Thursday, February 17, 2011

Confessions of a Humbled Multi-tasker or Lessons in Grace

I was just recalling this experience with a friend.  This post is from January 2010 - all you Minister Moms out there know the challenges... they soften and shape us.




I was bit today in church. With teeth.
 An angry 5 year old knew he had me over a barrel, unable to escort him out or chew him out. With too much self consciousness to have a real, full-throttle outburst, he chose instead to writhe, bite, crawl under pews, whimper, and finally to slide his chair past all the pews up to the communion table while I was officiating, and generously bring another chair along for his little sister.

All in a whisper I bargained, cajoled, threatened (a lot), scolded, pleaded, and was bested. Daddy was away teaching, a guest preacher shared the word with us today, and I sat in the pews with my children. Which may have been manageable if that was all I did, but I also led communion, and was involved enough in the rest of the service that I couldn't leave for a kneeling in the hallway come-to-Jesus, or a family escape to a room with toys.  Instead I did the concluding prayer with one kid sobbing on my hip and the other thrashing on the floor in the center of sanctuary.

I made the mommy-minister mistake: I crossed the line. For other minister-moms it might be different. But for my family, we have a line.  We had set it up that there are are certain times mommy is not available.  And over time, we had all gotten to be ok with this.  Mommy just doesn't sit with us in church.  We can see her, and shake her hand at the passing of the peace, and stand with her at the end when she says good morning to people, but she is not here to sit with us.  But today, I thought, why not?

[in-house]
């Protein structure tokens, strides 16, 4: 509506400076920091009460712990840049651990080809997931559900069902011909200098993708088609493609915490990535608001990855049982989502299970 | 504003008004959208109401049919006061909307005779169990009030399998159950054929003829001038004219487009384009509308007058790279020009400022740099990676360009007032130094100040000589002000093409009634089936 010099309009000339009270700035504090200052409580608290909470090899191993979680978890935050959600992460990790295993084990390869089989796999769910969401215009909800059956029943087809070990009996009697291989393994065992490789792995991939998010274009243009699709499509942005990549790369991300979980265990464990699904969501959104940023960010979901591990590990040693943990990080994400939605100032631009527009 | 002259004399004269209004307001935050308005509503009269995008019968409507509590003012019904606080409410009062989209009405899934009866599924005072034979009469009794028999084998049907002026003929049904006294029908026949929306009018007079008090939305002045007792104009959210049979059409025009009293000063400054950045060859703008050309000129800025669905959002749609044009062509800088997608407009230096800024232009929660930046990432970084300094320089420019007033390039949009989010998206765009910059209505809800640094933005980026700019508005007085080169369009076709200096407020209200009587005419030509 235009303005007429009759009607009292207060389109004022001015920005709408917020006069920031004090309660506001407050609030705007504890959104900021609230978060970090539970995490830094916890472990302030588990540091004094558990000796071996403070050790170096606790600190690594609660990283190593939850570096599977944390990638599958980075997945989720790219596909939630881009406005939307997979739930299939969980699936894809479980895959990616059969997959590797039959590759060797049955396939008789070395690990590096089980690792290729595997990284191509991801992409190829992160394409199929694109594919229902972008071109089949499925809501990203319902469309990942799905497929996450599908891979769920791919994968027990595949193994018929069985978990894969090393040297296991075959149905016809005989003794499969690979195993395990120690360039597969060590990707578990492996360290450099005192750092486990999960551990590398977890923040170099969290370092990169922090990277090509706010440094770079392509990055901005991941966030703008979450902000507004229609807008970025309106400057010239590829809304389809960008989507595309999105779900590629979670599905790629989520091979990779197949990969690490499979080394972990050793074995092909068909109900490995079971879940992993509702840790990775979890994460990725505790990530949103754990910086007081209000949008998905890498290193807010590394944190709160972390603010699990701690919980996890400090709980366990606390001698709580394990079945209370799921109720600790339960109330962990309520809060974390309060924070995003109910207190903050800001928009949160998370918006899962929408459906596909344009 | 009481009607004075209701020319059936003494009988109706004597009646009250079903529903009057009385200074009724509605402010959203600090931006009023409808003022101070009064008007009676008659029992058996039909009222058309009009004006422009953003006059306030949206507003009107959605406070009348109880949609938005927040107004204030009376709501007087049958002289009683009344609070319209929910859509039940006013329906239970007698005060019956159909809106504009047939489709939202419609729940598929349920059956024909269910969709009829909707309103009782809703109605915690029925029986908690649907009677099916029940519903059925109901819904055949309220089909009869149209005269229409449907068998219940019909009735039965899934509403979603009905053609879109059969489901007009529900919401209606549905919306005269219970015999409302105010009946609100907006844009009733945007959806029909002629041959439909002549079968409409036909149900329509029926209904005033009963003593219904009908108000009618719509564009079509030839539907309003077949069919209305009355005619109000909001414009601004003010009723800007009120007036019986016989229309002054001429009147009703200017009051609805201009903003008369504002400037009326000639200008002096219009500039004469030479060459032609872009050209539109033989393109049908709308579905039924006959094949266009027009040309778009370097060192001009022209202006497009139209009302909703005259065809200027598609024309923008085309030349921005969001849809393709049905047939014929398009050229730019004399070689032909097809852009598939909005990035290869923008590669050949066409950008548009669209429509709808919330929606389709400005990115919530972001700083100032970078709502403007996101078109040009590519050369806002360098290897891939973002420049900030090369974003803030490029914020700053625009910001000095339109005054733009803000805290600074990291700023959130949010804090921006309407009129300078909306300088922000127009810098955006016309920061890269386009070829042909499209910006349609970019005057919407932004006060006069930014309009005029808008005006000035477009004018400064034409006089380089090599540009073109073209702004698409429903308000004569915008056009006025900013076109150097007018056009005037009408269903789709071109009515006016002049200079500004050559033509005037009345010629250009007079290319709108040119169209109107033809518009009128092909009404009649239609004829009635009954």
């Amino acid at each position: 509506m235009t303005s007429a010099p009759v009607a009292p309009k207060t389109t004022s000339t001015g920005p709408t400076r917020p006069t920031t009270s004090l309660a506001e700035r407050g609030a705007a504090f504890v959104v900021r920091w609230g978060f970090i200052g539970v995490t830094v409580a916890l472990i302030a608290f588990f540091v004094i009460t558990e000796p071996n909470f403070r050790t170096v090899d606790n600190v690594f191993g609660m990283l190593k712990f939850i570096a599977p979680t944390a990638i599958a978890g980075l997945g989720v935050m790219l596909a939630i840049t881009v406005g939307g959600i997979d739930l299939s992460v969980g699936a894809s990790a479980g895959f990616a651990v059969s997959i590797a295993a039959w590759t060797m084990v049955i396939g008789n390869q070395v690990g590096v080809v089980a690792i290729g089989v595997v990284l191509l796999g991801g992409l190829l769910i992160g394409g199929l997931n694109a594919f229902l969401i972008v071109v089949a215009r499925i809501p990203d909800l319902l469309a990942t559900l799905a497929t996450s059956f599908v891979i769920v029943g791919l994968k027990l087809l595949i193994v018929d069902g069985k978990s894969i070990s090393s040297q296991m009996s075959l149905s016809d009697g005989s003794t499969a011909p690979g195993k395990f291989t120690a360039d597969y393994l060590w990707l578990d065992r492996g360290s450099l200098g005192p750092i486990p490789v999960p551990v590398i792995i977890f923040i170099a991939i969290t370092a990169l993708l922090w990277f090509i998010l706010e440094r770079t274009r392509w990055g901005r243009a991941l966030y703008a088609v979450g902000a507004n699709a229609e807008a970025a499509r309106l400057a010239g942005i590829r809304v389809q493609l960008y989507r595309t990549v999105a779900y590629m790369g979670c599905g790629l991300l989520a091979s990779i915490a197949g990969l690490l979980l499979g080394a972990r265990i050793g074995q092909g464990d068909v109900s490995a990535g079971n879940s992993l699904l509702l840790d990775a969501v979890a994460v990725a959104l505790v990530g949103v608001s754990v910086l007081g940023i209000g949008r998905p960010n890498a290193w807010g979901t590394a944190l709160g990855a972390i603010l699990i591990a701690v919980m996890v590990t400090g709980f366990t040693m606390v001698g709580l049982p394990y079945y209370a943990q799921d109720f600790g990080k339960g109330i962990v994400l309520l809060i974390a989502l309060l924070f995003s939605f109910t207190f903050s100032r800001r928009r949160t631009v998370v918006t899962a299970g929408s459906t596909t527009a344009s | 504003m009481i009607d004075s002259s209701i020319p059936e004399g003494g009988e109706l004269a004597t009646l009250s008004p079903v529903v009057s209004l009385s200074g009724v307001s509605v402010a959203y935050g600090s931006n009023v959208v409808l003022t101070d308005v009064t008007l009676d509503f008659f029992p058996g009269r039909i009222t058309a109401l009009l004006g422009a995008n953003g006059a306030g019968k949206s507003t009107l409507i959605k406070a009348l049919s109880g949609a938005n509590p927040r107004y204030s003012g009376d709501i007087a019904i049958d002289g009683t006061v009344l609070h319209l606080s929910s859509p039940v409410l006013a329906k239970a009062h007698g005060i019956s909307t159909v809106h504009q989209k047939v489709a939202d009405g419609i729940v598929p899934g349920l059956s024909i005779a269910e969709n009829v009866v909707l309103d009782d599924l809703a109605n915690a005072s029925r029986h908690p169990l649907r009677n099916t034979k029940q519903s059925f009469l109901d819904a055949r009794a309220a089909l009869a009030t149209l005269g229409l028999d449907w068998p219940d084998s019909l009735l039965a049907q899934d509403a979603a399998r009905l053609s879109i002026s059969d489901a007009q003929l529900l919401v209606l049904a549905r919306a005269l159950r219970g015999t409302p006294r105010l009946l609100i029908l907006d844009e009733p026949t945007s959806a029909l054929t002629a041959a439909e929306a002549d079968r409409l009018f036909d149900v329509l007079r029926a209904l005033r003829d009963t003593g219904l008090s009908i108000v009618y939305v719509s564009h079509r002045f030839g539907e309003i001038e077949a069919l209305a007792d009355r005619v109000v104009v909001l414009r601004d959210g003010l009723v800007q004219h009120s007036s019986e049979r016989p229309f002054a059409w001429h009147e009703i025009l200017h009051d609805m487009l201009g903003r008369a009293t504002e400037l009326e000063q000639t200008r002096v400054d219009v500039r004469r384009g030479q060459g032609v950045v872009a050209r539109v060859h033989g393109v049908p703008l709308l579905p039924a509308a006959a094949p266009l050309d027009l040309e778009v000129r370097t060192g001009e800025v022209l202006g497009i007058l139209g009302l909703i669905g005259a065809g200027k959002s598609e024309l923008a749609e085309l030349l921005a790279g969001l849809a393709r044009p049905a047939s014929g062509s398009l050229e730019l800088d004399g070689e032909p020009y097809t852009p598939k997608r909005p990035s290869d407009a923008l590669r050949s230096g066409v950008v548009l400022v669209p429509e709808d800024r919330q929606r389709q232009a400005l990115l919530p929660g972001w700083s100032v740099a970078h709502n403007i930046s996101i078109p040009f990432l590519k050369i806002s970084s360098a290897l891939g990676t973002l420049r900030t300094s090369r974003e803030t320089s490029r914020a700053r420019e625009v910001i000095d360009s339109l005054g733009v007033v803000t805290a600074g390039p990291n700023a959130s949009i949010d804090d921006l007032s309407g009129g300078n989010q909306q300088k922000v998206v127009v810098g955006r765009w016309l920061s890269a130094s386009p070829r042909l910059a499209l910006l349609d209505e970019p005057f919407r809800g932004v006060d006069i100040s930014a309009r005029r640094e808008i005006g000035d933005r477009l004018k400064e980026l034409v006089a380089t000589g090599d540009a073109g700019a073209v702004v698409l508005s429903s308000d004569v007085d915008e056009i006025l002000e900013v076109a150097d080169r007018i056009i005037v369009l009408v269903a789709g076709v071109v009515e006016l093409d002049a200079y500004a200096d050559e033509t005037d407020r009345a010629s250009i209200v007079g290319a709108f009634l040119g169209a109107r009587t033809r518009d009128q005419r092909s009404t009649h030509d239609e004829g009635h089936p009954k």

Ohhh. That's why not.

My friend asked me, on the phone afterwards, “What did you learn from this?” I sheepishly admitted that I cannot do it all (especially at the same time), and that next time I would arrange for someone else to watch them, or let them spend the day with Grandma, or otherwise try not to be all things to all people, because then I am not very much for anybody.
Sorry children.  Sorry congregation.

I can't help but hope that when they grow older our minister-mom line will disappear. That one day they, and I, will be able to handle me being in both roles simultaneously.  And I can't help but wonder and worry what they are absorbing subconsciously, what our actions are teaching them about God, or church, or grace.
But I do know that when things are really bad - like today- they still feel from the congregation that they belong. That they are loved.  As when they were included in the communion circle despite their refusal to participate in anything else.  As when someone brought them instruments for the closing hymn, despite their brazen flaunting of order and decorum.

And so when someone looks into my kid's face and says, "The body of Christ, broken for YOU" and then helps him pass it to the next person, I guess my kids are learning an awful lot about God, and church, and grace.  And maybe they teach us something too, or me, at least.  That this is a place - or THE place - where we bring all of who we are, messy and tidy, and participate as much as we are able.  And together we share in the task of being human, with and for one another, and letting each other be human, as we gather in the presence of God who shared our humanity, God with and for us.
May I learn that lesson too.

2 comments:

  1. Dearest Kara - I had a similar moment today with Cooper. He's getting so much better at being in church, but is still not able to let that mother-minister line stand without pushing it. My awareness is that as that line becomes less and less necessary, that also means his dependance on me is lessening, and I don't exactly relish that. I'm all too aware of the ages and stages as they pass. For now, we do our best, and we are grateful when the congregation doesn't turn away but embraces us in our fullness, and hopefully offers our kid a mint to suck on, and the grace to forgive them as that line narrows. Love to you all...

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  2. What an amazing congregation you have, what a blessing to your children!

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